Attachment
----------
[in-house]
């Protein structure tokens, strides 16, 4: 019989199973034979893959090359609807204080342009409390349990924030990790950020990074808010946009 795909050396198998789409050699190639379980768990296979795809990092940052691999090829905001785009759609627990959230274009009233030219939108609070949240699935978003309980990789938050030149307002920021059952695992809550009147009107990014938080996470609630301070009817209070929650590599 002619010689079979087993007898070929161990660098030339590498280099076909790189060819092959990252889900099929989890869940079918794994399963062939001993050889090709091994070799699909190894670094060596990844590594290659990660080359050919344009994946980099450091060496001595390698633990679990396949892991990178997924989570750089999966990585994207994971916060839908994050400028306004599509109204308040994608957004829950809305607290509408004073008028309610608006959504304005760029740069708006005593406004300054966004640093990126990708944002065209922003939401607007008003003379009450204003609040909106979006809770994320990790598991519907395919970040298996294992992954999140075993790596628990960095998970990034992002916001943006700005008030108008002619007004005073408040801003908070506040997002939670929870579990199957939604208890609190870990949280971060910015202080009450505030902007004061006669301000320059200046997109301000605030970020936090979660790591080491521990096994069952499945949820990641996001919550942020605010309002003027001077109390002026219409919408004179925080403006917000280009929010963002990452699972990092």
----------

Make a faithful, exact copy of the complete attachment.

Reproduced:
[in-house]
């Protein structure tokens, strides 16, 4: 019989199973034979893959090359609807204080342009409390349990924030990790950020990074808010946009 795909050396198998789409050699190639379980768990296979795809990092940052691999090829905001785009759609627990959230274009009233030219939108609070949240699935978003309980990789938050030149307002920021059952695992809550009147009107990014938080996470609630301070009817209070929650590599 002619010689079979087993007898070929161990660098030339590498280099076909790189060819092959990252889900099929989890869940079918794994399963062939001993050889090709091994070799699909190894670094060596990844590594290659990660080359050919344009994946980099450091060496001595390698633990679990396949892991990178997924989570750089999966990585994207994971916060839908994050400028306004599509109204308040994608957004829950809305607290509408004073008028309610608006959504304005760029740069708006005593406004300054966004640093990126990708944002065209922003939401607007008003003379009450204003609040909106979006809770994320990790598991519907395919970040298996294992992954999140075993790596628990960095998970990034992002916001943006700005008030108008002619007004005073408040801003908070506040997002939670929870579990199957939604208890609190870990949280971060910015202080009450505030902007004061006669301000320059200046997109301000605030970020936090979660790591080491521990096994069952499945949820990641996001919550942020605010309002003027001077109390002026219409919408004179925080403006917000280009929010963002990452699972990092």